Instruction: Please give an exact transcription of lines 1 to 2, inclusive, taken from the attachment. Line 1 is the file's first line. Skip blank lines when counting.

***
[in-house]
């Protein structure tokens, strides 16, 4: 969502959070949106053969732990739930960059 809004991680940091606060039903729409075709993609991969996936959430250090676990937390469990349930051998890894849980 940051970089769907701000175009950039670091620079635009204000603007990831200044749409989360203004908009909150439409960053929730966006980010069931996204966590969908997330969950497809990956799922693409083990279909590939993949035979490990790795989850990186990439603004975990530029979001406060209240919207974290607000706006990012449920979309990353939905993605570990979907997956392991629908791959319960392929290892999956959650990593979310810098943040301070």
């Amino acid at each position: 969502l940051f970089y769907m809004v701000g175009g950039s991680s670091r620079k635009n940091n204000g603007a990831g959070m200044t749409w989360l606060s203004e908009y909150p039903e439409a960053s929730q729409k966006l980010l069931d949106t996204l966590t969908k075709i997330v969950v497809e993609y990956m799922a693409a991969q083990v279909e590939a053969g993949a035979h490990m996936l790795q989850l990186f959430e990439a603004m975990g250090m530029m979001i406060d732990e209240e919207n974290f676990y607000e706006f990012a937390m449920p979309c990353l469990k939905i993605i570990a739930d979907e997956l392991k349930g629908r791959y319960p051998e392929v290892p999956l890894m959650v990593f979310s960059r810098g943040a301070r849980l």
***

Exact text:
[in-house]
């Protein structure tokens, strides 16, 4: 969502959070949106053969732990739930960059 809004991680940091606060039903729409075709993609991969996936959430250090676990937390469990349930051998890894849980 940051970089769907701000175009950039670091620079635009204000603007990831200044749409989360203004908009909150439409960053929730966006980010069931996204966590969908997330969950497809990956799922693409083990279909590939993949035979490990790795989850990186990439603004975990530029979001406060209240919207974290607000706006990012449920979309990353939905993605570990979907997956392991629908791959319960392929290892999956959650990593979310810098943040301070």